Grading Aerial Assist, First Impressions
I don’t envy the FIRST Game Design Committee. It is extremely difficult to come up with a successful game year in and year out. As Kickoff 2014 approached, the GDC was coming into the season on the equivalent of what we would call “a winning streak”. Ultimate Ascent and Rebound Rumble were two of the best games created since Aim High. With the bar so elevated, the question arises…can they do it again? Lets take a closer look at Aerial Assist and run it through our grading system to get a preliminary idea of how they did!
Aerial Assist is flat out gorgeous! Big colorful game pieces. The structure is simple, sleek, and menacing all at the same time. This year, lights are a thing. Visual cues are all over the field to give you clues to game state, aid in autonomous, and control the flow of the “cycles” that will be dominating the gameplay. Simple rule: blinking lights make me happy.
The nice thing about Aerial Assist is that everything is big. The balls are big. The goals are big. The truss in the middle of the field is big. Big is good in a game because it is easy to see from a distance. The one big advantage about this game is the fact that the majority of the round will be spent with just two balls on the field. Two balls means two points of focus. What this does is allow you to follow the action of the important parts of the game without feeling like you are going to miss something important going on in a different part of the field. The audience will know where the play is, and will see it develop each time. That is a win for everyone. The only drawback is that the scoring grid is so confusing that someone off the street will come into the arena, see a ton of cool things happening, and not realize that half of them are scoring big points. Overall though, its a major success.
Aim High, Rebound Rumble, and Ultimate Ascent were all very successful games that involved objects flying through the air into a hole above the driver station. It would seem that the GDC has realized that this formula works and so they decided to stick with it. Passing game objects from one robot to another was once a neat game trick used by teams to gain a strategic edge in a round. Now, doing so will be a necessity in building a successful winning strategy in the game. The assist element of the game is creative, but the rest of the game is very recycled from the shooting games and Overdrive.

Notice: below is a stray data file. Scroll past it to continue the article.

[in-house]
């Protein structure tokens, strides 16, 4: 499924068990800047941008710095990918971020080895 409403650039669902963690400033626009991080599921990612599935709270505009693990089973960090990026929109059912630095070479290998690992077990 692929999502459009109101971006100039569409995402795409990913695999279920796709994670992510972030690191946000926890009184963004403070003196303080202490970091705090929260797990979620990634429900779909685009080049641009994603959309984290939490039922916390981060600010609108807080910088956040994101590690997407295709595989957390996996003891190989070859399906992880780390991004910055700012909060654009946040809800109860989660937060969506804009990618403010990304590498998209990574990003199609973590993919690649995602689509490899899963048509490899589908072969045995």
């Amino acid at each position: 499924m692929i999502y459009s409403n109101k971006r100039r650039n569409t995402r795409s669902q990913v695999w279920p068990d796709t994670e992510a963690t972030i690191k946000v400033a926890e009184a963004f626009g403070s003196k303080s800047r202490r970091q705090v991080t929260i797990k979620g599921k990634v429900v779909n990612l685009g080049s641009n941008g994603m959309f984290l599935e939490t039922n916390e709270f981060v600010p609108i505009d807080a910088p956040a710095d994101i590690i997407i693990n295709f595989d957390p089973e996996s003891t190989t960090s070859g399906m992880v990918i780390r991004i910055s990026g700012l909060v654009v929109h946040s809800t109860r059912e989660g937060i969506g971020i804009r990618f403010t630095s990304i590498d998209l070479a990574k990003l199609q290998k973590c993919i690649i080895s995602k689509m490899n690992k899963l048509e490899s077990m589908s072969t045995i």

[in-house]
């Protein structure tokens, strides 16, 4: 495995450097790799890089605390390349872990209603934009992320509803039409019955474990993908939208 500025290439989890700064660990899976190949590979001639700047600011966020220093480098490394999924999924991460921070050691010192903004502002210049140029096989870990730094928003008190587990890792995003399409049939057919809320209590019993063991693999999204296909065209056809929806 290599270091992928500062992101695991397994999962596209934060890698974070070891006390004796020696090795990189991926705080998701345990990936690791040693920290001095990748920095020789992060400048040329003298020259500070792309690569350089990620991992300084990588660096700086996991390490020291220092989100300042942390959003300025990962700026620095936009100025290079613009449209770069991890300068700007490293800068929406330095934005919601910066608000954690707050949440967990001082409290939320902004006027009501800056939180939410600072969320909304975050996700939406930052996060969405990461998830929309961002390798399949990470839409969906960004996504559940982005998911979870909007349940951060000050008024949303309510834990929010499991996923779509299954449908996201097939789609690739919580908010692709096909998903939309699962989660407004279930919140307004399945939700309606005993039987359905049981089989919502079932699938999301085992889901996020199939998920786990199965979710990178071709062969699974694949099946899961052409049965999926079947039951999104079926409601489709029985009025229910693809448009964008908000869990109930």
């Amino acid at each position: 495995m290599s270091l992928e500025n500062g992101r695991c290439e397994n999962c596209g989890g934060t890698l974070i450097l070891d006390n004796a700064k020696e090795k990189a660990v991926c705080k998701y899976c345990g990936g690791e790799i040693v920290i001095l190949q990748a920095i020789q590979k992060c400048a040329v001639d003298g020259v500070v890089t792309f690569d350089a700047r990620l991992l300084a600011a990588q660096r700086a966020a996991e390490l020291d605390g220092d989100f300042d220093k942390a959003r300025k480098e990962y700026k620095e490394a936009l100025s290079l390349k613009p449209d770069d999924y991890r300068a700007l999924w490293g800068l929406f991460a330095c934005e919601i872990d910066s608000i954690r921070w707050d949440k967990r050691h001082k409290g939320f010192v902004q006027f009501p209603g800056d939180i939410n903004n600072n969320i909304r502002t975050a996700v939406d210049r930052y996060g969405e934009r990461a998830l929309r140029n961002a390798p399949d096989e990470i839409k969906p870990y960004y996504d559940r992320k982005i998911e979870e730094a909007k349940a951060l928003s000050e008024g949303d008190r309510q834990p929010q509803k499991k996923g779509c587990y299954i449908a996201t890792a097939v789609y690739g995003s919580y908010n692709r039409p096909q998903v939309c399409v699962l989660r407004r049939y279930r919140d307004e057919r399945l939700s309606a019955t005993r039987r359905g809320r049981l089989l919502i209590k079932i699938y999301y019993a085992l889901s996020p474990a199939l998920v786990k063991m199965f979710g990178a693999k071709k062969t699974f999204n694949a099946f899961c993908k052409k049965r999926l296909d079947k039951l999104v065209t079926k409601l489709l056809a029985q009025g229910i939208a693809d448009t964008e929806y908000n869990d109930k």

Cycles are the rule of the land. This game will quickly become one of speed. How fast can robot A pass the ball to robot B, who in turn passes the ball to Robot C, who then lofts it up (or down) into the goal, and we start again. The question that will probably dominate a good majority of build strategy sessions over the next couple of days will be over the viability of the midfield toss and catch for 20 points. Is it worth it? There is no obvious swing element in the game this year, which means it is going to be straightforward offense vs defense to decide who wins. What this usually means is that a blowout will be a blowout, but the close matches will be edge of your seat theater. Finally, did you notice that FIRST tacked on an extra fifteen seconds of play time per match, and then cut five off of autonomous? I have to believe that giving enough time for an extra half a cycle or so was a good move.
Strategically, I love this game. Finding a balance between teamwork, proper defense, and flat ability to score is going to be a major factor in success of FIRST teams this year. The age old question of “What do you do when your partner can barely move from its starting position?” carries a huge extra weight for game strategy in general. My absolute favorite thing about this game is the wildcard of the goaltending position. A legitimate goaltender could be a huge difference maker in a game where every second counts. On the fly strategy, outwitting your opponents, fast paced action will make this one of the most enjoyable games to play in recent history.
Aerial Assist gives a very promising first impression to those who are ready to play it. While the scoring grid can be confusing, the game is going to be a crowd pleaser, especially to those who understand it. Can you picture the crowd roar when a robot lofts a ball that just squeaks past an A+ goaltender for a 30 point swing in a match? That very scenario is something that could make each set of elimination matches memorable for years. It will be fun to play, it will be fun to watch, and it will continue the winning streak for the GDC for yet another year.